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Oct 17, 2012
This week's theme
Optimists and pessimists from fiction who became words

This week's words
pollyanna
jeremiah
micawber
cassandra
pangloss

Mr Micawber
Mr Micawber
Illustration: Fred Barnard (1846-1896)

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A.Word.A.Day
with Anu Garg

Micawber

PRONUNCIATION:
(mih-KAW-buhr)

MEANING:
noun: An eternal optimist.

ETYMOLOGY:
After Wilkins Micawber, an incurable optimist in the novel David Copperfield (1850) by Charles Dickens. His schemes for making money never materialize, but he's always hopeful that "something will turn up". Earliest documented example of the word used allusively: 1852.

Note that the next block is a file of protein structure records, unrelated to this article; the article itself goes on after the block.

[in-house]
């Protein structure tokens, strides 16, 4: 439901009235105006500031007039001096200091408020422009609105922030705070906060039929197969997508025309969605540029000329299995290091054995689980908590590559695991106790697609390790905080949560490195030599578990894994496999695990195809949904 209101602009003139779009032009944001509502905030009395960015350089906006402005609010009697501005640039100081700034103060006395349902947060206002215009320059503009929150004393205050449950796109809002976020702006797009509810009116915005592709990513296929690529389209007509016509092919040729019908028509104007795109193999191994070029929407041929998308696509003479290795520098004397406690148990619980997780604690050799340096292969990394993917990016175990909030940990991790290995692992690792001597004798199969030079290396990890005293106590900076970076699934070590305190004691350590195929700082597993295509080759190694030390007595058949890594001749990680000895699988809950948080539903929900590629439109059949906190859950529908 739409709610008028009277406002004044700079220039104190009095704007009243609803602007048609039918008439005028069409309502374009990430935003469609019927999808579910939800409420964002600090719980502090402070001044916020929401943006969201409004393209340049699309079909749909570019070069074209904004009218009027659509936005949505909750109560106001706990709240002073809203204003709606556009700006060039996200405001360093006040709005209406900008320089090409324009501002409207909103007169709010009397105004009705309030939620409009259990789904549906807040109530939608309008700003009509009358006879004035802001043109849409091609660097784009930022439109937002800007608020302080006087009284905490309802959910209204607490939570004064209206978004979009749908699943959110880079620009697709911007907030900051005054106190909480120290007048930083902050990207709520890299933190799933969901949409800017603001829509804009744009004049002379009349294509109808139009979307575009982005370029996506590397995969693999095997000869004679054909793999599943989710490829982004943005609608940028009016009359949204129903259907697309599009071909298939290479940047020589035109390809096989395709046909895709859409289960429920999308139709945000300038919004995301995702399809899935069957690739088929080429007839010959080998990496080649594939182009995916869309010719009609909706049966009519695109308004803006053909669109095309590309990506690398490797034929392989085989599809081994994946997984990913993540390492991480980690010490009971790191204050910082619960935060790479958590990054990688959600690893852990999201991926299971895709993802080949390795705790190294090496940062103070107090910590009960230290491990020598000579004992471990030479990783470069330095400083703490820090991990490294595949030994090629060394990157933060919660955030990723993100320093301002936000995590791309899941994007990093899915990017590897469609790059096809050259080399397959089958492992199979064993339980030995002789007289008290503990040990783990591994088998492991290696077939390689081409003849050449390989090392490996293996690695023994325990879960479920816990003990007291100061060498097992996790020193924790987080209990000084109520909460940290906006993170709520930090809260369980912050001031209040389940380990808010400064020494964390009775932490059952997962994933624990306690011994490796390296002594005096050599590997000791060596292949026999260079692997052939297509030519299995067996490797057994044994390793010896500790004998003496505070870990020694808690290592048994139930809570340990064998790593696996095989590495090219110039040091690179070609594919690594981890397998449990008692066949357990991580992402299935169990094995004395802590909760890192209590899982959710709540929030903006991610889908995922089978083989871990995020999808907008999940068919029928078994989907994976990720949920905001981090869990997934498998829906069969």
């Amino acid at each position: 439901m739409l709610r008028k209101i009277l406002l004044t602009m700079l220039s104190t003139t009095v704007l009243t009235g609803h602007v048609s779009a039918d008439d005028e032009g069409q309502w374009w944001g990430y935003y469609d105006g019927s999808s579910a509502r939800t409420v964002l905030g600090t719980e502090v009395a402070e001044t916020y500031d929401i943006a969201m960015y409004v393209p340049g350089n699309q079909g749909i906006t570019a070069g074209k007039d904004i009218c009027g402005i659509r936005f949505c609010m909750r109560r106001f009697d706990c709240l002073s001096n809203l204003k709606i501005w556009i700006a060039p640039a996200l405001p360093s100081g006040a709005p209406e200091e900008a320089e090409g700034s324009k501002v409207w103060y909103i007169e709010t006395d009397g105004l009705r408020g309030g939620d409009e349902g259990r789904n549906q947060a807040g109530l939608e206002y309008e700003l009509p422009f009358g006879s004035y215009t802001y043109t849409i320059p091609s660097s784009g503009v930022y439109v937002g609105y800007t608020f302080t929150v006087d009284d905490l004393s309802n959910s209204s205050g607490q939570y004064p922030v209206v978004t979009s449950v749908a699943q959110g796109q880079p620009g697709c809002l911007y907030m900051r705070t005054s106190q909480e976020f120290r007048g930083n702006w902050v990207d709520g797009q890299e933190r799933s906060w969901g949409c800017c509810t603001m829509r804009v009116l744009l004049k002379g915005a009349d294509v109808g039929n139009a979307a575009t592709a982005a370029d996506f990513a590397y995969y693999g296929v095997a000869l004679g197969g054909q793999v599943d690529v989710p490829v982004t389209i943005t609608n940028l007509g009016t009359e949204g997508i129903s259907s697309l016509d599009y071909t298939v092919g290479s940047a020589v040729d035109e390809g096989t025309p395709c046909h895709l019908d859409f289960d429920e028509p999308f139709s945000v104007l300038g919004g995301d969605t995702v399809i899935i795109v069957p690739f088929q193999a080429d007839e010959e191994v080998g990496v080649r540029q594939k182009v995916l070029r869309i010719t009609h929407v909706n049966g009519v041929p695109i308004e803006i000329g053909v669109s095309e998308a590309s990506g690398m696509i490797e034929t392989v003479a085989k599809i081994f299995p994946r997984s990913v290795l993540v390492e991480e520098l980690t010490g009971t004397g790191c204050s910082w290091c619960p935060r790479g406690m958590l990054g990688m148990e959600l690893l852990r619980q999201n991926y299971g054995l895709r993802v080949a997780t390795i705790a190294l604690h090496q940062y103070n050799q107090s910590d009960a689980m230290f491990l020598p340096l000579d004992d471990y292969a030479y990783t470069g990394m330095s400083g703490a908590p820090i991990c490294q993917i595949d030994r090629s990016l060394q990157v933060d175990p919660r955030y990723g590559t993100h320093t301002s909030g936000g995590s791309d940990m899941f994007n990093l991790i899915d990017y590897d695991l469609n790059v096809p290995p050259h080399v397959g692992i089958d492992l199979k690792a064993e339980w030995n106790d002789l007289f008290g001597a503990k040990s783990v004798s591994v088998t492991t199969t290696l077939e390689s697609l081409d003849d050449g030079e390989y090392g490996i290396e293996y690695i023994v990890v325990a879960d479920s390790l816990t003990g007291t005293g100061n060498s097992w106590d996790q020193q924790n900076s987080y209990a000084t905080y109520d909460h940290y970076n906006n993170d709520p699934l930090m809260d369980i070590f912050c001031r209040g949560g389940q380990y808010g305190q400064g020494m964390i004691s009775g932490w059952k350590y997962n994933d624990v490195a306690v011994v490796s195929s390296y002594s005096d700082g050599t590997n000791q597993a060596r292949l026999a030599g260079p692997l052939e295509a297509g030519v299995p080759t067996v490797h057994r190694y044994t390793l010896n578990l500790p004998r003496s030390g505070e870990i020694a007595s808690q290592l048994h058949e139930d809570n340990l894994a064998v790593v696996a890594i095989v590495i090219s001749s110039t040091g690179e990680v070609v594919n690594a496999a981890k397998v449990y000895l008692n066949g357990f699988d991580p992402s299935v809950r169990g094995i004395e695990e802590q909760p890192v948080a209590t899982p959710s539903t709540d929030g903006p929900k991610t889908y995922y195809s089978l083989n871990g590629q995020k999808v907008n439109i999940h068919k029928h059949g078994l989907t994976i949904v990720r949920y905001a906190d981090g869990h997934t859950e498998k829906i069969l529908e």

USAGE:
"As the shadow work-and-pensions secretary, David Willetts, said yesterday, he takes the Mr Micawber approach to economics: something will turn up."
Larry Elliott; Mr Micawber May Find Result Misery; The Guardian (London, UK); Nov 4, 2004.

See more usage examples of Micawber in Vocabulary.com's dictionary.

A THOUGHT FOR TODAY:
Nature never said to me: Do not be poor. Still less did she say: Be rich. Her cry to me was always: Be independent. -Nicolas de Chamfort, writer (1741-1794)

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